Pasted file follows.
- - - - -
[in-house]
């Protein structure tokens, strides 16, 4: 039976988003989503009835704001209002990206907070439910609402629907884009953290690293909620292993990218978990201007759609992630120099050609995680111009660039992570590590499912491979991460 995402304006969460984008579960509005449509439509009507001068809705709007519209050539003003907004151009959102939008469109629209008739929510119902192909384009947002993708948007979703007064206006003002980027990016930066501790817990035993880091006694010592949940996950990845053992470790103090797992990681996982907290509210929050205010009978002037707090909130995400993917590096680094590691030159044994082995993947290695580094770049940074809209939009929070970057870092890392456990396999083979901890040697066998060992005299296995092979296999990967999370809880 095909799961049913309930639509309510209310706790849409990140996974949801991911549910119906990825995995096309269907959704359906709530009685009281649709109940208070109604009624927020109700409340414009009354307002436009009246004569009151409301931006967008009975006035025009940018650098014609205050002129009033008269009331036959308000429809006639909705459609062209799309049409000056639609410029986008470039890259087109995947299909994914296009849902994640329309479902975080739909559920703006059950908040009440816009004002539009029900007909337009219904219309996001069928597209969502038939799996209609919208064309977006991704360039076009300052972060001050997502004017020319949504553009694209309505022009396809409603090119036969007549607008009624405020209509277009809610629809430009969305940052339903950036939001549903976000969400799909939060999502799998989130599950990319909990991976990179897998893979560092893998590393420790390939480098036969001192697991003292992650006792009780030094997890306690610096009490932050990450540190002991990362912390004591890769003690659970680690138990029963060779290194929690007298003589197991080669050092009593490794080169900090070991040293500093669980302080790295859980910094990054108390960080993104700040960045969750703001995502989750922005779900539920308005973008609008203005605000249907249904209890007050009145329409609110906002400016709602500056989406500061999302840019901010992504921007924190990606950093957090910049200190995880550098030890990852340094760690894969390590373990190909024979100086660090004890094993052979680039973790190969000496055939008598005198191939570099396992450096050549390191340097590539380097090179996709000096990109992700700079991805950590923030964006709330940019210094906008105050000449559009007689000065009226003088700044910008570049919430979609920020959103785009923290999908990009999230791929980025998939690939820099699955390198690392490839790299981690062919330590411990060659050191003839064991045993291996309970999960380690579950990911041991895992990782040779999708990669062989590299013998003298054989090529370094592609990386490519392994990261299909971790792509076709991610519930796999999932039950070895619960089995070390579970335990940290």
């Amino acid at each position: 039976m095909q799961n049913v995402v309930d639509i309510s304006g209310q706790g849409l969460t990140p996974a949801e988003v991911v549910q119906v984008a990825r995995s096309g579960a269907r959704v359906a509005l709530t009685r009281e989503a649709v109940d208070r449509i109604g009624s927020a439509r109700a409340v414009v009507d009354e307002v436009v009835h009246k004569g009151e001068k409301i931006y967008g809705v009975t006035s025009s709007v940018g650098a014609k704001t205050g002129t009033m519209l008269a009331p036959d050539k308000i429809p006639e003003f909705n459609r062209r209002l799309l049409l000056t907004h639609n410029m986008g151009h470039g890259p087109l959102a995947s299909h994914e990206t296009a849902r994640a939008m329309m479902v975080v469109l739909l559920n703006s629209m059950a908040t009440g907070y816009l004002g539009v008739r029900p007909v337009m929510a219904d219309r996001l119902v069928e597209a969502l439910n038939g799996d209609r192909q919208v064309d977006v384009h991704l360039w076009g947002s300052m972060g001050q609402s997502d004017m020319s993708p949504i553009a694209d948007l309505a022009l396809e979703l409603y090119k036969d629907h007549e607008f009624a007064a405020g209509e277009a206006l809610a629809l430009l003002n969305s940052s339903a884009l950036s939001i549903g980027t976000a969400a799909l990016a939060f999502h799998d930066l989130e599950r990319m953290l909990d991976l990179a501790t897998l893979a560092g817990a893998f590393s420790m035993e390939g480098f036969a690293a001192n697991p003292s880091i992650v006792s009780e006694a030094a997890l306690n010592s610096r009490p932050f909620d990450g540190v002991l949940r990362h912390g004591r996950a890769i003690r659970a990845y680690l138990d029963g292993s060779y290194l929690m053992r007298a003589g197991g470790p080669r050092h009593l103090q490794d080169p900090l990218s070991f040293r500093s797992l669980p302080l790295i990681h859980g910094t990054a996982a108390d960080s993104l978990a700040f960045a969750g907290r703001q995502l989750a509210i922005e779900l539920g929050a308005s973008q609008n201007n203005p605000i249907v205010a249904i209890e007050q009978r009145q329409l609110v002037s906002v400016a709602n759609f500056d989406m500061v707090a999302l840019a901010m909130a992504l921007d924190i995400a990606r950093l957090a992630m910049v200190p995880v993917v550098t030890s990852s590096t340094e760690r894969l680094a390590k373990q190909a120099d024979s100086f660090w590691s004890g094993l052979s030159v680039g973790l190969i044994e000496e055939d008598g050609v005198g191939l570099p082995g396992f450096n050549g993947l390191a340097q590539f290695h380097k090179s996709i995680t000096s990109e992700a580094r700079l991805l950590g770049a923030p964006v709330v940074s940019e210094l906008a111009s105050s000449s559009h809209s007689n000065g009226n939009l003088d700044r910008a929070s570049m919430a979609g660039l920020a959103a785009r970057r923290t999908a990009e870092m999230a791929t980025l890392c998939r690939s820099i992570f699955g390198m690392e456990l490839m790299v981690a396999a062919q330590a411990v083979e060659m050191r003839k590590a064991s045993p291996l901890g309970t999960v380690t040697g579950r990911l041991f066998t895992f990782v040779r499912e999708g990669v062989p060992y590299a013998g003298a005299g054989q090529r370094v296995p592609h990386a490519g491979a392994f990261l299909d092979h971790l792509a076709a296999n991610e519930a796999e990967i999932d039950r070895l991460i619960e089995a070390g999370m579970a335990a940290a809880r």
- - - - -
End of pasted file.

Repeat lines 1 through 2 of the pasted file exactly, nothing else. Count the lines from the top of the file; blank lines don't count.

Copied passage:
[in-house]
């Protein structure tokens, strides 16, 4: 039976988003989503009835704001209002990206907070439910609402629907884009953290690293909620292993990218978990201007759609992630120099050609995680111009660039992570590590499912491979991460 995402304006969460984008579960509005449509439509009507001068809705709007519209050539003003907004151009959102939008469109629209008739929510119902192909384009947002993708948007979703007064206006003002980027990016930066501790817990035993880091006694010592949940996950990845053992470790103090797992990681996982907290509210929050205010009978002037707090909130995400993917590096680094590691030159044994082995993947290695580094770049940074809209939009929070970057870092890392456990396999083979901890040697066998060992005299296995092979296999990967999370809880 095909799961049913309930639509309510209310706790849409990140996974949801991911549910119906990825995995096309269907959704359906709530009685009281649709109940208070109604009624927020109700409340414009009354307002436009009246004569009151409301931006967008009975006035025009940018650098014609205050002129009033008269009331036959308000429809006639909705459609062209799309049409000056639609410029986008470039890259087109995947299909994914296009849902994640329309479902975080739909559920703006059950908040009440816009004002539009029900007909337009219904219309996001069928597209969502038939799996209609919208064309977006991704360039076009300052972060001050997502004017020319949504553009694209309505022009396809409603090119036969007549607008009624405020209509277009809610629809430009969305940052339903950036939001549903976000969400799909939060999502799998989130599950990319909990991976990179897998893979560092893998590393420790390939480098036969001192697991003292992650006792009780030094997890306690610096009490932050990450540190002991990362912390004591890769003690659970680690138990029963060779290194929690007298003589197991080669050092009593490794080169900090070991040293500093669980302080790295859980910094990054108390960080993104700040960045969750703001995502989750922005779900539920308005973008609008203005605000249907249904209890007050009145329409609110906002400016709602500056989406500061999302840019901010992504921007924190990606950093957090910049200190995880550098030890990852340094760690894969390590373990190909024979100086660090004890094993052979680039973790190969000496055939008598005198191939570099396992450096050549390191340097590539380097090179996709000096990109992700700079991805950590923030964006709330940019210094906008105050000449559009007689000065009226003088700044910008570049919430979609920020959103785009923290999908990009999230791929980025998939690939820099699955390198690392490839790299981690062919330590411990060659050191003839064991045993291996309970999960380690579950990911041991895992990782040779999708990669062989590299013998003298054989090529370094592609990386490519392994990261299909971790792509076709991610519930796999999932039950070895619960089995070390579970335990940290």